Moral and Political Philosophy

  1. Against the Autonomy Argument for Mandatory GMO Labelling
    • Public Affairs Quarterly (2018), 32(2): 85-117
  2. Climate-related insecurity, loss and damage
    • Ethics, Policy & Envrionment (2017), 20(2): 184-194
  3. Health Security and Risk Aversion
    • Bioethics (2016), 30(7): 479-489
  4. The Concept of Security, Liberty, Fear and the State
    • Security: Dialogue across disciplines, (2015) edited by P. Bourbeau. (Cambridge University Press: Cambridge): 22-44 (PDF)
  5. Obesity, Liberty, and Public Health Emergencies
  6. Live liver donation, ethics and practitioners
    • Journal of Medical Ethics (2014), 40(3): 157-162 (w/ E. Thomas, S. Bramhall & H. Draper) (PDF)
  7. The Concept of Security
    • Ethics and Security Aspects of Infectious Disease Control: Interdisciplinary Perspectives (2012), ed. M.J. Selgelid & C. Enemark. (Ashgate: Burlington): 7-26 (PDF)
    • Reprinted in Security Ethics (2015), ed. K. Hadjimatheou, J. Guelke & T. Sorell. (Ashgate: Burlington) (Link)

Health Politics and Policy

  1. The limits of global health diplomacy: Taiwan’s observer status at the world health assembly
    • Globalization and Health (2014), 10: 71-80 (w/ K. Lee) (PDF)
  2. The Securitisation of Infectious Disease: International Norms and Domestic Politics in Asia
    • Review of International Studies (2011), 37(1): 141-166 (w/ M. Curley) (PDF)
    • Reprinted in Health Security and Governance (2012), ed. N. Thomas. (Routledge: London). (Link)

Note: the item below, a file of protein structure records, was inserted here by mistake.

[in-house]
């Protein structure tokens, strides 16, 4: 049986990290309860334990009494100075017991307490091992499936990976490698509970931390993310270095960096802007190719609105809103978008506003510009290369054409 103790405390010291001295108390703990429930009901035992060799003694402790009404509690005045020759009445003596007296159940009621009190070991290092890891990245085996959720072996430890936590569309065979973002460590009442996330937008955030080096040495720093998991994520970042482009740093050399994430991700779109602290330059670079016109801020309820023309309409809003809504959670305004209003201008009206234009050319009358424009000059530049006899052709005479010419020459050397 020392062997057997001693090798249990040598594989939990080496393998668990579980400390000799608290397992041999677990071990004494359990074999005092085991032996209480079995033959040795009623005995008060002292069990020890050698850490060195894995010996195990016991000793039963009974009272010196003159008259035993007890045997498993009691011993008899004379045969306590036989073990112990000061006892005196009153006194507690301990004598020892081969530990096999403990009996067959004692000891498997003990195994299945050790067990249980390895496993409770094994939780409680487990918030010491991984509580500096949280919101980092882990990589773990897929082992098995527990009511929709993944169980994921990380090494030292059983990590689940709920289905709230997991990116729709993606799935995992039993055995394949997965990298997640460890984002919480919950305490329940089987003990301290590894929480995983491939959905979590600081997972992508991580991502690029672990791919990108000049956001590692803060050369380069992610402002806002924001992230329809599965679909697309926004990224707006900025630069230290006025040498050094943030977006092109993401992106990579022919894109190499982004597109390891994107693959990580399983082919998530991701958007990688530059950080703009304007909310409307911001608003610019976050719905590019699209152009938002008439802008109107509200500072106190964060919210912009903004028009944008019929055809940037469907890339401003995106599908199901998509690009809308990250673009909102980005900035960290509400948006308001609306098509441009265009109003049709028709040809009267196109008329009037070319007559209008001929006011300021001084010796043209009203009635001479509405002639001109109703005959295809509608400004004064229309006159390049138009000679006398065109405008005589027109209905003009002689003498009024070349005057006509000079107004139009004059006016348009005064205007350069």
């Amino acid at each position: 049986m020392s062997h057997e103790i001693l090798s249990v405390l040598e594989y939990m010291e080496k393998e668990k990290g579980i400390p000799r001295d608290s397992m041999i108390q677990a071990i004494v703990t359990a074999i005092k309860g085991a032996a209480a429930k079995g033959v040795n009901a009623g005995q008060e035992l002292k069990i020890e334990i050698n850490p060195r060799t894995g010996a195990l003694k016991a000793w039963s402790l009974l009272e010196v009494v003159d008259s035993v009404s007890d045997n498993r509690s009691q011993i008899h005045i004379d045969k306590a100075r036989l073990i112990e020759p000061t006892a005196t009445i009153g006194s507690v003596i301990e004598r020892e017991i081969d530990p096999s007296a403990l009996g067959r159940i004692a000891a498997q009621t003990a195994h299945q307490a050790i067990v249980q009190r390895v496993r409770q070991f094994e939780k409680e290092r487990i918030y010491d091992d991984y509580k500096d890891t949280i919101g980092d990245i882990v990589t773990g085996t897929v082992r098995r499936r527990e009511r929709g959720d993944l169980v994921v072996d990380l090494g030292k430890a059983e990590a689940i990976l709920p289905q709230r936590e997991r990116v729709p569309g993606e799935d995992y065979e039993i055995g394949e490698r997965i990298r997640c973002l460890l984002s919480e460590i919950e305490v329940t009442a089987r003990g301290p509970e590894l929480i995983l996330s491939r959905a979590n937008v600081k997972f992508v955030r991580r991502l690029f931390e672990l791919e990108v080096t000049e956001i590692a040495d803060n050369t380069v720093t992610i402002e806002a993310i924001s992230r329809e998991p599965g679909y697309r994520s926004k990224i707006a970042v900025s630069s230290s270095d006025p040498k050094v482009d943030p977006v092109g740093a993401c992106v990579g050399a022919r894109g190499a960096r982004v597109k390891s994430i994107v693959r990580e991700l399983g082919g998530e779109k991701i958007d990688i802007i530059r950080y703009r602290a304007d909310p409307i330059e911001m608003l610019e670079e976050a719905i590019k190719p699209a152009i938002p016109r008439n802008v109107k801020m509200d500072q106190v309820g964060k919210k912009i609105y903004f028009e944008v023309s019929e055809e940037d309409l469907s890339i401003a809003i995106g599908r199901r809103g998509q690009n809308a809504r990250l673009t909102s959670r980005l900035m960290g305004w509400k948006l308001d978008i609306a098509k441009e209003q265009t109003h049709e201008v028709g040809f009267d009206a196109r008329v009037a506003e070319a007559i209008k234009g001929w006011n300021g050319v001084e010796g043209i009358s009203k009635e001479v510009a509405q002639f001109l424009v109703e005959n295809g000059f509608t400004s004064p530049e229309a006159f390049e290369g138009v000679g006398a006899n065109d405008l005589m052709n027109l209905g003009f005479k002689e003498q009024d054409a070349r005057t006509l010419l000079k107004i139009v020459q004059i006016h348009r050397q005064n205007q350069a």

3. Securitization of infectious diseases in Vietnam: the cases of HIV and avian influenza
    • Health Policy and Planning (2010), 25(6): 467-475 (PDF)

Book Reviews/Commentaries

Working Papers

Please do not cite without permission

  • Security and Wellbeing
    • Abstract: What is the relationship between the security of personal goods and individual wellbeing? The standard answer is that security of personal goods is relevant to wellbeing only in so far as grave risks may cause fear and anxiety. We might, however, be tempted by the idea that security directly contributes to individual wellbeing, independent of whether individuals are aware of the risks they face. I investigate four potential ways in which security might directly contribute to individual wellbeing: (i) it satisfies a preference, (ii) it is neccessary to be a "planning agent", (iii) it is constitutive of an individual’s capabilities, and (iv) it is a modally-robust good. Ultimately, I argue that giving in to this temptation would be a mistake, and that the connection between security and wellbeing is wholly mediated by an individual’s beliefs.